It has been a rough year for investors in Canada’s energy sector.
You probably don’t need me to remind you. After all, energy’s demise was one of the top stories of 2014, and it kept making headlines in 2015. The iShares S&P TSX Capped Energy Index Fund–which I see as a reasonable proxy for the whole sector–has fallen more than 30% in 2015 alone, and that’s after falling almost 10% in 2014. That translates into a 40% loss over the last two years.
There’s even an argument to be made that energy stocks should be lower than they are today. With oil at $35 per barrel, there’s a legitimate risk for bankruptcy for many of Canada’s small- and mid-sized energy producers. Most have quite a bit of lingering debt from the good times, and with breakeven prices between $45 and $55 per barrel for most producers, there’s nothing these beleaguered companies can do besides hope and pray for the price of crude to go up.
Ultimately, an investment in energy today has to factor in two things. The company needs to have low-cost production, which will allow it to muddle along in a world where crude might take years to recover. It also needs the balance sheet strength to survive the downturn.
Where can investors find such a combination? Pickings are slim.
What about the oil majors?
The default answer for many investors has been a flight to quality. While the overall energy sector is down 40% over the last two years, Suncor Energy Inc. (TSX:SU)(NYSE:SU) is actually up over the same time period, admittedly only less than 1%. Still, that’s a great performance. It even beat the overall results of the TSX Composite.
I don’t get it. Yes, Suncor has exposure to downstream assets, like refining and retailing gasoline, but those activities don’t represent the majority of its net income. In 2014 Suncor generated $8.9 billion in cash from operations. That’s on pace to fall to $7.2 billion this year, and remember, oil hovered between $45 and $60 for much of 2015. If it persists below $40 per barrel, Suncor might only generate $6 billion or so in cash from operations.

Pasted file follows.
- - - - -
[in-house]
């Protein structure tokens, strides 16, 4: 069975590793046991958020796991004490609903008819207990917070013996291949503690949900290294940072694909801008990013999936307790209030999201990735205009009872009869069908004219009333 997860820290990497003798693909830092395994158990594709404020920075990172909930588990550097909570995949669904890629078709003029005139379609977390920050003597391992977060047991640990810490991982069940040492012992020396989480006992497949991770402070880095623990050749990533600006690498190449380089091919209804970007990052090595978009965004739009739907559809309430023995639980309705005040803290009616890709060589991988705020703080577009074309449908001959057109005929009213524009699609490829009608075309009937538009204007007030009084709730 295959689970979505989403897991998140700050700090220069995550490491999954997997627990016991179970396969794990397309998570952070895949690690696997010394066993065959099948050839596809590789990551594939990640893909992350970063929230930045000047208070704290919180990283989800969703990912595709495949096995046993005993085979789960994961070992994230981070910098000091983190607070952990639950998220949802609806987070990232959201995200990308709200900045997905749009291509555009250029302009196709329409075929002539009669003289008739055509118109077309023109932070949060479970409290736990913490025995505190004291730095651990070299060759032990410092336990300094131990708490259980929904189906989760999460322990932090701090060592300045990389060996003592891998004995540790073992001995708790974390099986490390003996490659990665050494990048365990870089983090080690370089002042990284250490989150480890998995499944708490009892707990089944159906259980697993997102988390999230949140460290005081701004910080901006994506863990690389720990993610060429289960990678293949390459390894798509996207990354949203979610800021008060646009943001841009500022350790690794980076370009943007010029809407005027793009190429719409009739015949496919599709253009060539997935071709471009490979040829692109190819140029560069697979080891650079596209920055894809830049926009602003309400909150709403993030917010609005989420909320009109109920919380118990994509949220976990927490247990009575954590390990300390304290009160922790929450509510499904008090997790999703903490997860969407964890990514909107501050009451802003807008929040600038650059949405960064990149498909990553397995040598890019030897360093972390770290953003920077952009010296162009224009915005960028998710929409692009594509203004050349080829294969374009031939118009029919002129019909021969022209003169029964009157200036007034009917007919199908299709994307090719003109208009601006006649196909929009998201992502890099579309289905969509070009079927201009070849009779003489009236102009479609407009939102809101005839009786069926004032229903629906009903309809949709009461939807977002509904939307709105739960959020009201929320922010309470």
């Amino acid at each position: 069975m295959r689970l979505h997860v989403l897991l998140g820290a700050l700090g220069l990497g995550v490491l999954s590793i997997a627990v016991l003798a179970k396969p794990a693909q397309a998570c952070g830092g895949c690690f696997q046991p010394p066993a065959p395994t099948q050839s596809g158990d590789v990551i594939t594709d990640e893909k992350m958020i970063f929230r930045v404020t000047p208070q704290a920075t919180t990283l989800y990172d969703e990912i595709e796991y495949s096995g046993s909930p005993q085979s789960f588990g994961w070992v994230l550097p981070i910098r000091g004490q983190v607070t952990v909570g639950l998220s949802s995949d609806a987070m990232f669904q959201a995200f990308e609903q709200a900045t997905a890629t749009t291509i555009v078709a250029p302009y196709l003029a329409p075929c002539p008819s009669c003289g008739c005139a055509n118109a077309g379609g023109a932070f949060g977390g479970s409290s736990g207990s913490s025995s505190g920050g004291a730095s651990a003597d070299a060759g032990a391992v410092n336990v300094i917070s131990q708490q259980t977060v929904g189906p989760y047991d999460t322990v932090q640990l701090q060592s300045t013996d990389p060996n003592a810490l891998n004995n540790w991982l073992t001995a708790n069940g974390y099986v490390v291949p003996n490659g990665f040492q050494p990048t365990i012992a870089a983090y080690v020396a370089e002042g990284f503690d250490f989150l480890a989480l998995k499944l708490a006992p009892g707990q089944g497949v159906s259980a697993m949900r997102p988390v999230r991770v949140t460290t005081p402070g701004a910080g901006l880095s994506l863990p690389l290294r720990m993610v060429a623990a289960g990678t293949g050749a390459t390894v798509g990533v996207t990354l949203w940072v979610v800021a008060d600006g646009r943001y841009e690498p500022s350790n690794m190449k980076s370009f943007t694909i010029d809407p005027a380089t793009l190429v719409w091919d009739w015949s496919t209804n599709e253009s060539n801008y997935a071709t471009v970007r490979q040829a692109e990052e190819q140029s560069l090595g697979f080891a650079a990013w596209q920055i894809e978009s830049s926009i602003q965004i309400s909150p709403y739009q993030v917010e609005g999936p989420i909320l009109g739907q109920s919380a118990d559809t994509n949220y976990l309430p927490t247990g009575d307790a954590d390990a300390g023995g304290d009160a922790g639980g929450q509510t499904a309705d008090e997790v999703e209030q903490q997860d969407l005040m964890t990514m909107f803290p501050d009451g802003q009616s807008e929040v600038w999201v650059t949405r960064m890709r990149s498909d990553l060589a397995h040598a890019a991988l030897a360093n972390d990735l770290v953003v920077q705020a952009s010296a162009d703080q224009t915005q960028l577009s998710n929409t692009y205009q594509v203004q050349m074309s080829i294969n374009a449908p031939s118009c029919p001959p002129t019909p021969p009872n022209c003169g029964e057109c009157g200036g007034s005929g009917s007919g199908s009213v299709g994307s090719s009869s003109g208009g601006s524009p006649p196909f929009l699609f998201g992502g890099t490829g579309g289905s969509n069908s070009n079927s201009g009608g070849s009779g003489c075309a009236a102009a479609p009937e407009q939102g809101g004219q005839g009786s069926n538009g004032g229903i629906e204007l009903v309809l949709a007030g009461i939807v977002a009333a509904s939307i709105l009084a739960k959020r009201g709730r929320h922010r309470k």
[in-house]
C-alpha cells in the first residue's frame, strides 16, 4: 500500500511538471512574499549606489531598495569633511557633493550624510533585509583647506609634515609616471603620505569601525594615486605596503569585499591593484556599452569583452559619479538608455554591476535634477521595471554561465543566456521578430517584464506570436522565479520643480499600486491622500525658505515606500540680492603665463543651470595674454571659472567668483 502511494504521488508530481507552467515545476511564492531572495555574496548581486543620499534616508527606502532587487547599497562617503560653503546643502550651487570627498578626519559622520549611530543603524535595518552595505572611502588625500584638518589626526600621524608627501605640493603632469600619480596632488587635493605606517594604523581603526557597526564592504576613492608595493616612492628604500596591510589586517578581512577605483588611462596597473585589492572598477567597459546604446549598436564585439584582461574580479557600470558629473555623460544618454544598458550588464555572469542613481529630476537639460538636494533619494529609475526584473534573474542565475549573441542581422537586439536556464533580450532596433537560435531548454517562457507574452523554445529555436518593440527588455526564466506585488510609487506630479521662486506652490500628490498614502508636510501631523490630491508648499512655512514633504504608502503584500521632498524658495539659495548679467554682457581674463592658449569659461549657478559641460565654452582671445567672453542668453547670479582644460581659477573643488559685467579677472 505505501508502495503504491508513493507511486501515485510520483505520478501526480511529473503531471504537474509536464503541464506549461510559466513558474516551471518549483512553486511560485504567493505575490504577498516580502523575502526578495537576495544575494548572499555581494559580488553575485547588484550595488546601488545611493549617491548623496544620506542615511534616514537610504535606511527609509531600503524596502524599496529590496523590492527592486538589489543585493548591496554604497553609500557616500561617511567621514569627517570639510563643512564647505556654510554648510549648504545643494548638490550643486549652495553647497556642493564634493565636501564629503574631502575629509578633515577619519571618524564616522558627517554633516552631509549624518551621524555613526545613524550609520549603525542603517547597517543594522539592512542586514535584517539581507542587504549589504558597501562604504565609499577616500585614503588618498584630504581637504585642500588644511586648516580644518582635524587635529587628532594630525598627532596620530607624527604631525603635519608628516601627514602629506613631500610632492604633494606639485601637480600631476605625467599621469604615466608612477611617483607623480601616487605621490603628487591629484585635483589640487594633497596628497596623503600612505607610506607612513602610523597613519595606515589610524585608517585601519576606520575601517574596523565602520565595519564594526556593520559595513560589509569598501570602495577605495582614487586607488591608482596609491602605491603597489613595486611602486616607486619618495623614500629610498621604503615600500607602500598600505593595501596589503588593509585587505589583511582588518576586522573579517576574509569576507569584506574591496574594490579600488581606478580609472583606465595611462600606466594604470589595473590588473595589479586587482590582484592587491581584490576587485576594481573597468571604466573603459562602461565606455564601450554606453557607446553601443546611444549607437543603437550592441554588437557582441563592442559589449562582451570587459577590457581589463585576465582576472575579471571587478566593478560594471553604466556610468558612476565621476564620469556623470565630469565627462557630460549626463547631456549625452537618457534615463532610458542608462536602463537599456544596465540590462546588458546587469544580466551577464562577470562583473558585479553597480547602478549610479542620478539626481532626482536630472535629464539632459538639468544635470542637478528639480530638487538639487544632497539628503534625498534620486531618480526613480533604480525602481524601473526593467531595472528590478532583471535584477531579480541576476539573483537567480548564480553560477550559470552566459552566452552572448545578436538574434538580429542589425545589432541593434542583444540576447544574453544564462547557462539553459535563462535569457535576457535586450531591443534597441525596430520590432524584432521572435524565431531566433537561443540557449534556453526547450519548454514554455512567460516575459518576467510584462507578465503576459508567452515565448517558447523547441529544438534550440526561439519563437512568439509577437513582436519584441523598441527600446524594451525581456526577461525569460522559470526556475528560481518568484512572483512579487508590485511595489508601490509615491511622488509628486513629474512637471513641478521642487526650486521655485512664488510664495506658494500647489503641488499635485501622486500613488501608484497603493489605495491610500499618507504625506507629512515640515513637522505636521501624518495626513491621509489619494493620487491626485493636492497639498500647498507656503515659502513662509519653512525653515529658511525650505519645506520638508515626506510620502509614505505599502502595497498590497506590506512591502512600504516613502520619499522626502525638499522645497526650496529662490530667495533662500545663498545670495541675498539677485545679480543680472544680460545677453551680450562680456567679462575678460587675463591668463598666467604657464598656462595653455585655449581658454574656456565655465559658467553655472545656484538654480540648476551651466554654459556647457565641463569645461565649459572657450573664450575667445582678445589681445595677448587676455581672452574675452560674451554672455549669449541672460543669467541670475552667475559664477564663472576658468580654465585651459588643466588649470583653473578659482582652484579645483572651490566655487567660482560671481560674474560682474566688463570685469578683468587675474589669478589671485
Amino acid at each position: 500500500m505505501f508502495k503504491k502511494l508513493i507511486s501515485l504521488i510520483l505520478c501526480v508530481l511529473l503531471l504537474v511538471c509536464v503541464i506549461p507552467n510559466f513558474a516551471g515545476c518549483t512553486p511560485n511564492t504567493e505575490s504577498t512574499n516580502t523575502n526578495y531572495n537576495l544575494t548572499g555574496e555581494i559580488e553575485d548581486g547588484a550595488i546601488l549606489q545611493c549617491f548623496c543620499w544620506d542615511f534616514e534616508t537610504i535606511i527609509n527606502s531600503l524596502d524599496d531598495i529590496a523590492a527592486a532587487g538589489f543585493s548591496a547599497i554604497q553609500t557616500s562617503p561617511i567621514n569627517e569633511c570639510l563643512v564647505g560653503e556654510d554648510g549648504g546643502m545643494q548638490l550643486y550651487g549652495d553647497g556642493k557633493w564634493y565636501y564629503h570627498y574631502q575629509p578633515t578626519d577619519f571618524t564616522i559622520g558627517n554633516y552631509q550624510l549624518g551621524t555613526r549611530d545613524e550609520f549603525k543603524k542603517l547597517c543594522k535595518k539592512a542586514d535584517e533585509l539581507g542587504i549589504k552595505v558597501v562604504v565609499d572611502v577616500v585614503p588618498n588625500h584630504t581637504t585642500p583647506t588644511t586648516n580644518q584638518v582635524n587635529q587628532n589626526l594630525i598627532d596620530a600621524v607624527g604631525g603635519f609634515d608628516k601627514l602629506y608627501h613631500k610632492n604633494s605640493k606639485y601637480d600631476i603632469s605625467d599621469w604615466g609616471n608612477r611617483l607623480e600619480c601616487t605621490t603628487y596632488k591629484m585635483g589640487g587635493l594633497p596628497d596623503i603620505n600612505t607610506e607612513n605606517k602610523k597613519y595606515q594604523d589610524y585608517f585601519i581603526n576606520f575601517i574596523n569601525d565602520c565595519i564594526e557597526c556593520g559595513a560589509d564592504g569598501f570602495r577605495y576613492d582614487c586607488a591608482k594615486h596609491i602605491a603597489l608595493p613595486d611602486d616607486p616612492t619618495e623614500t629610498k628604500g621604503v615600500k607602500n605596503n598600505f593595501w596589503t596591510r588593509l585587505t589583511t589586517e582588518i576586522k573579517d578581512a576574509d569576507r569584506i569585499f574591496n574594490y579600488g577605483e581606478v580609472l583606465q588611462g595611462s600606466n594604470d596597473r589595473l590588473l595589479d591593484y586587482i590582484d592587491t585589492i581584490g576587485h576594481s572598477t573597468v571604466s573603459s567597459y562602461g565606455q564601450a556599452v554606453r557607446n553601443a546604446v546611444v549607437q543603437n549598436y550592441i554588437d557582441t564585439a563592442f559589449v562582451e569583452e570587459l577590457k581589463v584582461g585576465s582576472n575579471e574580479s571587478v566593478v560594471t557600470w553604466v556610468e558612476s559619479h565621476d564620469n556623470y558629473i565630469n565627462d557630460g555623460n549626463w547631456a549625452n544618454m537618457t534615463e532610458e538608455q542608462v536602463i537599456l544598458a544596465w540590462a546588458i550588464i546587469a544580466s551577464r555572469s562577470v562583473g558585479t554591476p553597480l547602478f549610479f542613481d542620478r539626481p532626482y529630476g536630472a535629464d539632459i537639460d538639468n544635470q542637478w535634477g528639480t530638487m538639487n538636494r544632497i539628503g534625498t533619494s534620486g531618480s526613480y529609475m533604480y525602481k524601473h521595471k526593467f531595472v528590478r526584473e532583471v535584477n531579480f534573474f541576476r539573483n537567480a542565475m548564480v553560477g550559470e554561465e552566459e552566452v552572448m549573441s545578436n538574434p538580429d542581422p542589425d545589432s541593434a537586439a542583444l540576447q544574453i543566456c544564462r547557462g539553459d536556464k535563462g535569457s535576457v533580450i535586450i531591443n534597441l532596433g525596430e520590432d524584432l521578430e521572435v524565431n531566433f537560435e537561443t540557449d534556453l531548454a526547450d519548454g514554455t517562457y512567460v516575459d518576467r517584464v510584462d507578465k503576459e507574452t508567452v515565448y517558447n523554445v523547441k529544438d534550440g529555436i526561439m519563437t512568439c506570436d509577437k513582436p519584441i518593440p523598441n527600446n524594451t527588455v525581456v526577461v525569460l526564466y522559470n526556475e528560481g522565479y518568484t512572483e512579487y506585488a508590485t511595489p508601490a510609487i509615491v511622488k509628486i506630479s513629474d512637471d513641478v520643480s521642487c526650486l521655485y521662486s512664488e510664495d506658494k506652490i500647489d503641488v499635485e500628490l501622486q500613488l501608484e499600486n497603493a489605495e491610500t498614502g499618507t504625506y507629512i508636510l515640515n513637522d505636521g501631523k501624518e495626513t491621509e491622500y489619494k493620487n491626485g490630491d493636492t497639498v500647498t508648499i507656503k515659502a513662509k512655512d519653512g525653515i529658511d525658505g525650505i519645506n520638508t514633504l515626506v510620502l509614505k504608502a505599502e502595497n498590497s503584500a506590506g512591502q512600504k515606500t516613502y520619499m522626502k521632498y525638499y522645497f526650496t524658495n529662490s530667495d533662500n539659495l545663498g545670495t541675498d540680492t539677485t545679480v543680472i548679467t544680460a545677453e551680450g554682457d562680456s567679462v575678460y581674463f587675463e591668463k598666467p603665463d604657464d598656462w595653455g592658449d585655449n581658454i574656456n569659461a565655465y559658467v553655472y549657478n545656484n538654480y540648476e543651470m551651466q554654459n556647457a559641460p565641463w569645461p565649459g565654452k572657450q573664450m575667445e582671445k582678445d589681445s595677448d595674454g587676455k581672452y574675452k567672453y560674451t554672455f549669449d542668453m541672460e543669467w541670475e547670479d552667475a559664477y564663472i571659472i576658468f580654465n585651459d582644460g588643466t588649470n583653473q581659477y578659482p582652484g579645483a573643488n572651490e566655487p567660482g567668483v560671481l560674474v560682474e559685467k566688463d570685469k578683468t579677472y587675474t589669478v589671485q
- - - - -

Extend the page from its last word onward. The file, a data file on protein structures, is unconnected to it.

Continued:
I don’t want to scoff at a company being able to generate such amounts of cash in today’s energy market. But at the same time, I don’t see much upside in the stock once oil recovers. The price of crude has declined some 60% and cash flow looks likely to decline by at least a third. Why hasn’t the stock gone down?
One possible exception
There are potentially plenty of energy bargains in the mid- to small-cap space provided you believe crude will come back. Some of these producers need crude to get back to $50 or $55 per barrel in a hurry, while others can survive between $40 and $45 per barrel.
One I’m liking at today’s levels is Baytex Energy Corp. (TSX:BTE)(NYSE:BTE). Baytex has approximately 60% of its production coming from the Eagle Ford field in Texas, a location that boasts a current breakeven price of $35 per barrel. Its heavy oil production in Northern Alberta needs approximately $45 per barrel to break even. While this isn’t ideal in a world where oil is at $35 per barrel, it puts Baytex in a better spot than most of its peers.
At first glance, Baytex seems to be drowning in debt, owing $1.8 billion compared to $2.7 billion in equity. But management has done a nice job pushing debt maturities into the future, and the company only needs to pay the interest with no debt coming due until 2021.
There’s plenty to like about Baytex, but there’s also plenty that can go wrong. If crude doesn’t recover meaningfully in 2016, Baytex won’t generate the kind of cash needed to finance new growth internally. That means adding to the debt pile.
There are some interesting opportunities out there in the energy market. Ultimately though, investing in these companies means you’re placing a bet on crude going up. I believe crude will eventually go higher; the issue is how long it will take. That issue is the crux of the matter and why I can completely understand why investors are avoiding the energy sector altogether.
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Fool contributor Nelson Smith has no position in any stocks mentioned.